Click here to close now.


Weblogic Authors: Elizabeth White, Michael Meiner, Michael Bushong, Avi Rosenthal

Blog Feed Post

‘Autonomy Inside’ matters at Hewlett Packard

The Hewlett Packard marketing machine was busy last week, assuring the world that the company’s £7.1bn ($11.7bn) acquisition of Autonomy still made sense despite an eye-watering financial write down and unseemly public squabbling with the Cambridge company’s former management. HP CEO Meg Whitman used her keynote at HP Discover in Frankfurt to assert that the technology giant was “100% committed to Autonomy’s technologies,” whilst almost everywhere we went in the Messe‘s halls we encountered Autonomy pixie dust spread liberally across HP’s portfolio of products and services.

That Autonomy powers fraud prevention and e-discovery services is no surprise. Its apparently pivotal role in augmented reality magazine ads, fault diagnosis in laptops, and something elusive in the printer division was, perhaps, more of a stretch. And yet, it was here that HP staff got excited. It was here, too, that the benefit of tight integration within a hardware, software and services behemoth could make real sense. And yet, the beauty and logic of this match at times appeared just a little too perfect. Is HP and Autonomy really the match made in heaven that was implied? Do Autonomy and HP Vertica really fit together like peas in a pod? Are there no rough edges and mismatches at all? That seems unlikely.

Is Autonomy really the answer to all of the challenges that HP points it at? Or is the company taking some undeniably smart technology and applying the Autonomy hammer to everything in sight, from nails to grapes… and thumbs?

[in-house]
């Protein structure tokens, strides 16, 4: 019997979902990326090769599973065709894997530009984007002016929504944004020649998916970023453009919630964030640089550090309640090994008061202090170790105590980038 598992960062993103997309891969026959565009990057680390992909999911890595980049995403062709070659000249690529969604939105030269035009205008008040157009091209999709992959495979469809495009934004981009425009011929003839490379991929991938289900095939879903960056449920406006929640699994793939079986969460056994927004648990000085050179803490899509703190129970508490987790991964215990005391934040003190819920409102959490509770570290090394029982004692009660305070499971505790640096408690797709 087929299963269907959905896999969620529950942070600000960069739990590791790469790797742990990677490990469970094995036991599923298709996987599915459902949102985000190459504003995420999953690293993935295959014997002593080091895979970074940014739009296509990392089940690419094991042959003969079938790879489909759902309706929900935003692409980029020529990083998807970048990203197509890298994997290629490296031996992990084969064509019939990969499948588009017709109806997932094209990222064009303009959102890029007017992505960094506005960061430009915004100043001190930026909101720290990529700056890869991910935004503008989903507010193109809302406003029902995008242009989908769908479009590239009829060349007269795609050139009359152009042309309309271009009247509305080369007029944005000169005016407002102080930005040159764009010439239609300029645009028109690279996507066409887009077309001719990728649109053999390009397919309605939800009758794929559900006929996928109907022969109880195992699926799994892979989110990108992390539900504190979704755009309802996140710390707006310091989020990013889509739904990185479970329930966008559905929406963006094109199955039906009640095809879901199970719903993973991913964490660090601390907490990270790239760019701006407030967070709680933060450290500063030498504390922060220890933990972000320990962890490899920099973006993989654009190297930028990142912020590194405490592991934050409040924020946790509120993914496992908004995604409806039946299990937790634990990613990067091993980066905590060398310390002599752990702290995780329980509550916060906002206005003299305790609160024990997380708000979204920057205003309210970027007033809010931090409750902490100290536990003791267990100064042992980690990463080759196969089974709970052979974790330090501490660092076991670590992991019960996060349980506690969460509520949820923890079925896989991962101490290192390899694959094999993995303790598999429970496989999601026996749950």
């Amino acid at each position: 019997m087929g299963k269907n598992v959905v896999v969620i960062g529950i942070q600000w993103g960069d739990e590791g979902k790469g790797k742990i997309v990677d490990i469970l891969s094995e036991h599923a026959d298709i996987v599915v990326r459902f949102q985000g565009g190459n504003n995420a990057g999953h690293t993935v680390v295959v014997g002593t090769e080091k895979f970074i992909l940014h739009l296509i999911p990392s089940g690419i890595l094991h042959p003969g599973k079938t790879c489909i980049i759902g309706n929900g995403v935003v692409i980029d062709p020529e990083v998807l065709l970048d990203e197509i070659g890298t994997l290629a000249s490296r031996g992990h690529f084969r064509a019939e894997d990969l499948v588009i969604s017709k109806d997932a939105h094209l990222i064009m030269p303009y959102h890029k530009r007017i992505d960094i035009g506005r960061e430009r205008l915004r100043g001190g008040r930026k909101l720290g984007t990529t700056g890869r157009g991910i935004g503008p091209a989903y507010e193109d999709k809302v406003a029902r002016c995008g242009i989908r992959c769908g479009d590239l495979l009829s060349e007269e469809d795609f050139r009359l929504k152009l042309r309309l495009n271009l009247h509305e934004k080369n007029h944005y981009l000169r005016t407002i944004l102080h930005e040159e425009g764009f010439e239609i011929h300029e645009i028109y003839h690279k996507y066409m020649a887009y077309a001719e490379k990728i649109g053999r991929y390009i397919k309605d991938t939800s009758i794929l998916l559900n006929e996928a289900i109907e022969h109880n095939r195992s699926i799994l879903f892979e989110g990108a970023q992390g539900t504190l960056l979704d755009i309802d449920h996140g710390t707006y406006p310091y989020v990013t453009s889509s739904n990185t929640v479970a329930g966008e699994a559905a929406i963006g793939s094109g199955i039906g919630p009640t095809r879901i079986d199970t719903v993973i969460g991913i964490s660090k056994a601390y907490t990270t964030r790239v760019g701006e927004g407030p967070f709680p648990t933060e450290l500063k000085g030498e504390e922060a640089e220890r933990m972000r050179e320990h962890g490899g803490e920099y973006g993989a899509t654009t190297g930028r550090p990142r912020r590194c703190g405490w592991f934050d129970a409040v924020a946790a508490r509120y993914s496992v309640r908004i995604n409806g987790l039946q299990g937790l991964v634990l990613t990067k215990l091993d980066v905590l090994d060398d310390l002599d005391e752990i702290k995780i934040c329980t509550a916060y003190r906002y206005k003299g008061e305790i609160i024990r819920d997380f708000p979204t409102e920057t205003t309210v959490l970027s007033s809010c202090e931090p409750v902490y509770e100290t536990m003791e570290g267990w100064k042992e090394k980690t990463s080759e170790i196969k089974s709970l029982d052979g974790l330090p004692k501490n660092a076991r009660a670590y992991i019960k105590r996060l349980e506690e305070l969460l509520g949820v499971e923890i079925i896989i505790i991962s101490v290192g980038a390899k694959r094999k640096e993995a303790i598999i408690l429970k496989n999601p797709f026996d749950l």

To recap, former HP boss Léo Apotheker surprised observers in August last year when he announced plans to acquire Autonomy for more than many thought it was worth. This was part of his bold (and broadly correct) plan to transition from low margin hardware sales to higher margin software and services relationships. But the plan was half-baked, and resulted in Apotheker being shown the door. Oracle claimed that Autonomy had been offered to them first, for much less. Autonomy denied it. Oracle produced a powerpoint deck. New HP CEO Meg Whitman pushed ahead with the Autonomy acquisition, whilst back-tracking on some of Apotheker’s other plans (like his intended sale of HP’s still-profitable PC division, without a buyer or an understanding of the knock-on implications on the enterprise hardware business). Autonomy boss Mike Lynch left HP in May this year, claiming the company was (and given its size, is this surprising?) “too bureaucratic.” And then, last month, HP announced dreadful financial results and accused Autonomy’s management (including Lynch) of various failings. Whilst some (or even all) of the accusations may be true, the very public name-calling has conveniently diverted attention from rather more serious structural concerns lurking within HP’s reported financials. Pull up a chair, enjoy the fight, and don’t look too closely at the crumbling walls or the circling wolves. By coming out fighting, so visibly and so aggressively, Lynch may well be doing exactly what the HP board hoped he would; diverting attention from the real story.